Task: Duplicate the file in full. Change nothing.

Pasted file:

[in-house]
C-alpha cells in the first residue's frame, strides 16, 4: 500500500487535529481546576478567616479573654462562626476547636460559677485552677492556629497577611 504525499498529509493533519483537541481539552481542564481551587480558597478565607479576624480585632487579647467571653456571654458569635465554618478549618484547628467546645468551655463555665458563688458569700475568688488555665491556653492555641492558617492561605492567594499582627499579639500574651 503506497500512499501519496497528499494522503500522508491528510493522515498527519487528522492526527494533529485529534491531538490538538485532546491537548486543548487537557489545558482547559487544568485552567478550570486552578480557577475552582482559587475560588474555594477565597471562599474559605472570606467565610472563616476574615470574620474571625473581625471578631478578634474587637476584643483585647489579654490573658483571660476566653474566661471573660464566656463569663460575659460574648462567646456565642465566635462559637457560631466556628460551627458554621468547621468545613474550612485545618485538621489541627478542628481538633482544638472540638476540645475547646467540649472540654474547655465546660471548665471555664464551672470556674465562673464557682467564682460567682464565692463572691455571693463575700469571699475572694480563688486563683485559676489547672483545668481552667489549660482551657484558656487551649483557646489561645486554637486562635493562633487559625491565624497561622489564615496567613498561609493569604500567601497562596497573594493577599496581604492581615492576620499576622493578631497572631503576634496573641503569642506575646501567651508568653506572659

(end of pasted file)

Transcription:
[in-house]
C-alpha cells in the first residue's frame, strides 16, 4: 500500500487535529481546576478567616479573654462562626476547636460559677485552677492556629497577611 504525499498529509493533519483537541481539552481542564481551587480558597478565607479576624480585632487579647467571653456571654458569635465554618478549618484547628467546645468551655463555665458563688458569700475568688488555665491556653492555641492558617492561605492567594499582627499579639500574651 503506497500512499501519496497528499494522503500522508491528510493522515498527519487528522492526527494533529485529534491531538490538538485532546491537548486543548487537557489545558482547559487544568485552567478550570486552578480557577475552582482559587475560588474555594477565597471562599474559605472570606467565610472563616476574615470574620474571625473581625471578631478578634474587637476584643483585647489579654490573658483571660476566653474566661471573660464566656463569663460575659460574648462567646456565642465566635462559637457560631466556628460551627458554621468547621468545613474550612485545618485538621489541627478542628481538633482544638472540638476540645475547646467540649472540654474547655465546660471548665471555664464551672470556674465562673464557682467564682460567682464565692463572691455571693463575700469571699475572694480563688486563683485559676489547672483545668481552667489549660482551657484558656487551649483557646489561645486554637486562635493562633487559625491565624497561622489564615496567613498561609493569604500567601497562596497573594493577599496581604492581615492576620499576622493578631497572631503576634496573641503569642506575646501567651508568653506572659